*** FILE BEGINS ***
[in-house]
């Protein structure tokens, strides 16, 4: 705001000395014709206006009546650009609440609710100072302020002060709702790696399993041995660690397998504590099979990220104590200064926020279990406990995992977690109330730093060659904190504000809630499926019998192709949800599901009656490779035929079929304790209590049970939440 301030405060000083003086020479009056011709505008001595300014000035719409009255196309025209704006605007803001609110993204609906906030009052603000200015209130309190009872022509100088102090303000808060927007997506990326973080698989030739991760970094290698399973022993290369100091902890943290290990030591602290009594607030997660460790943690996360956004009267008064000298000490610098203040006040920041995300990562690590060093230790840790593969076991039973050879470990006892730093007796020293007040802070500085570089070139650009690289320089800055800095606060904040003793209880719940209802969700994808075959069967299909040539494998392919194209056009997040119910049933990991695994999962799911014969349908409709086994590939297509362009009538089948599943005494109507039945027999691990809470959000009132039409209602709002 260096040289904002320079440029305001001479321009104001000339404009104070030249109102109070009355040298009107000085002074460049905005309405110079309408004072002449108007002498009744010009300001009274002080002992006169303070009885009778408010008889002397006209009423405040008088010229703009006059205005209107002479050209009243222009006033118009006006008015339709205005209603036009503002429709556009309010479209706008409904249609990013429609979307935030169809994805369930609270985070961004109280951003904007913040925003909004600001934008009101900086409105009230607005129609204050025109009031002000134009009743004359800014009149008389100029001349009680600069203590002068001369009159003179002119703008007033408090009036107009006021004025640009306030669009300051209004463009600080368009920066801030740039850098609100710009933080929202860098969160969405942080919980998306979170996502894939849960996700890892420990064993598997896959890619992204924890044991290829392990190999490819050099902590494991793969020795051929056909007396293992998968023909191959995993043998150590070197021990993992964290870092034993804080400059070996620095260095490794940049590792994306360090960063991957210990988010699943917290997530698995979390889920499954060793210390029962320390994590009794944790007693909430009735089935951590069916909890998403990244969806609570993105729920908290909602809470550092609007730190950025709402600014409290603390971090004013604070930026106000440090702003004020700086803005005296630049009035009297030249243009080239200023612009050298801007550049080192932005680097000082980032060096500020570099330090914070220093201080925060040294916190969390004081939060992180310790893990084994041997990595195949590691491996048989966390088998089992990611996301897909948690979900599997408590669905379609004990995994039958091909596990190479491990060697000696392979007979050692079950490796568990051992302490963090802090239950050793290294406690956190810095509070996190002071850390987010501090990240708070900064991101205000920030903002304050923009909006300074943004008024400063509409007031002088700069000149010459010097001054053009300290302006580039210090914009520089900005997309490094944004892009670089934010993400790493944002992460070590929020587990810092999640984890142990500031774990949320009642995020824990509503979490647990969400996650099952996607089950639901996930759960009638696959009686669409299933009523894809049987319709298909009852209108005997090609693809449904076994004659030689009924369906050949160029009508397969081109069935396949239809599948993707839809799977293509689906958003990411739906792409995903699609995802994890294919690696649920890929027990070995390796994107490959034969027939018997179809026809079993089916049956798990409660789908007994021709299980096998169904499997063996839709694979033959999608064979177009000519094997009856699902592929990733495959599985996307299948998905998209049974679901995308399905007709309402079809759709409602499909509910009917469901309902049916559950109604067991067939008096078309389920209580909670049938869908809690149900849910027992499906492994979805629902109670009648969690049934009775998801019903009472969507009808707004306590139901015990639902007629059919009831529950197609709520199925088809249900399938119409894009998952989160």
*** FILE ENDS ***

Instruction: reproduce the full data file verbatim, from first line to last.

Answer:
[in-house]
């Protein structure tokens, strides 16, 4: 705001000395014709206006009546650009609440609710100072302020002060709702790696399993041995660690397998504590099979990220104590200064926020279990406990995992977690109330730093060659904190504000809630499926019998192709949800599901009656490779035929079929304790209590049970939440 301030405060000083003086020479009056011709505008001595300014000035719409009255196309025209704006605007803001609110993204609906906030009052603000200015209130309190009872022509100088102090303000808060927007997506990326973080698989030739991760970094290698399973022993290369100091902890943290290990030591602290009594607030997660460790943690996360956004009267008064000298000490610098203040006040920041995300990562690590060093230790840790593969076991039973050879470990006892730093007796020293007040802070500085570089070139650009690289320089800055800095606060904040003793209880719940209802969700994808075959069967299909040539494998392919194209056009997040119910049933990991695994999962799911014969349908409709086994590939297509362009009538089948599943005494109507039945027999691990809470959000009132039409209602709002 260096040289904002320079440029305001001479321009104001000339404009104070030249109102109070009355040298009107000085002074460049905005309405110079309408004072002449108007002498009744010009300001009274002080002992006169303070009885009778408010008889002397006209009423405040008088010229703009006059205005209107002479050209009243222009006033118009006006008015339709205005209603036009503002429709556009309010479209706008409904249609990013429609979307935030169809994805369930609270985070961004109280951003904007913040925003909004600001934008009101900086409105009230607005129609204050025109009031002000134009009743004359800014009149008389100029001349009680600069203590002068001369009159003179002119703008007033408090009036107009006021004025640009306030669009300051209004463009600080368009920066801030740039850098609100710009933080929202860098969160969405942080919980998306979170996502894939849960996700890892420990064993598997896959890619992204924890044991290829392990190999490819050099902590494991793969020795051929056909007396293992998968023909191959995993043998150590070197021990993992964290870092034993804080400059070996620095260095490794940049590792994306360090960063991957210990988010699943917290997530698995979390889920499954060793210390029962320390994590009794944790007693909430009735089935951590069916909890998403990244969806609570993105729920908290909602809470550092609007730190950025709402600014409290603390971090004013604070930026106000440090702003004020700086803005005296630049009035009297030249243009080239200023612009050298801007550049080192932005680097000082980032060096500020570099330090914070220093201080925060040294916190969390004081939060992180310790893990084994041997990595195949590691491996048989966390088998089992990611996301897909948690979900599997408590669905379609004990995994039958091909596990190479491990060697000696392979007979050692079950490796568990051992302490963090802090239950050793290294406690956190810095509070996190002071850390987010501090990240708070900064991101205000920030903002304050923009909006300074943004008024400063509409007031002088700069000149010459010097001054053009300290302006580039210090914009520089900005997309490094944004892009670089934010993400790493944002992460070590929020587990810092999640984890142990500031774990949320009642995020824990509503979490647990969400996650099952996607089950639901996930759960009638696959009686669409299933009523894809049987319709298909009852209108005997090609693809449904076994004659030689009924369906050949160029009508397969081109069935396949239809599948993707839809799977293509689906958003990411739906792409995903699609995802994890294919690696649920890929027990070995390796994107490959034969027939018997179809026809079993089916049956798990409660789908007994021709299980096998169904499997063996839709694979033959999608064979177009000519094997009856699902592929990733495959599985996307299948998905998209049974679901995308399905007709309402079809759709409602499909509910009917469901309902049916559950109604067991067939008096078309389920209580909670049938869908809690149900849910027992499906492994979805629902109670009648969690049934009775998801019903009472969507009808707004306590139901015990639902007629059919009831529950197609709520199925088809249900399938119409894009998952989160």